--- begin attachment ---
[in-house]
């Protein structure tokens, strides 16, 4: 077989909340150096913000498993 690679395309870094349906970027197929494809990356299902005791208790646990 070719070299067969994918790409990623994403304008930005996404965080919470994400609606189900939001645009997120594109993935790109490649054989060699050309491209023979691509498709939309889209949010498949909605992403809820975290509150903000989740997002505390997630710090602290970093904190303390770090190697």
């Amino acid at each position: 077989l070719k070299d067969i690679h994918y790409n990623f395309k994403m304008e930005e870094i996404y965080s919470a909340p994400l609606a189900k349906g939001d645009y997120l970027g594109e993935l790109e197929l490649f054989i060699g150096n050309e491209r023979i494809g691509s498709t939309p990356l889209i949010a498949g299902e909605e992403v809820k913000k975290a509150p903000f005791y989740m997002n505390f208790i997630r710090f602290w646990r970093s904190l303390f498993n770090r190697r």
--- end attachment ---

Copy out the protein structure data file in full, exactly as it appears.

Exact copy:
[in-house]
């Protein structure tokens, strides 16, 4: 077989909340150096913000498993 690679395309870094349906970027197929494809990356299902005791208790646990 070719070299067969994918790409990623994403304008930005996404965080919470994400609606189900939001645009997120594109993935790109490649054989060699050309491209023979691509498709939309889209949010498949909605992403809820975290509150903000989740997002505390997630710090602290970093904190303390770090190697």
């Amino acid at each position: 077989l070719k070299d067969i690679h994918y790409n990623f395309k994403m304008e930005e870094i996404y965080s919470a909340p994400l609606a189900k349906g939001d645009y997120l970027g594109e993935l790109e197929l490649f054989i060699g150096n050309e491209r023979i494809g691509s498709t939309p990356l889209i949010a498949g299902e909605e992403v809820k913000k975290a509150p903000f005791y989740m997002n505390f208790i997630r710090f602290w646990r970093s904190l303390f498993n770090r190697r």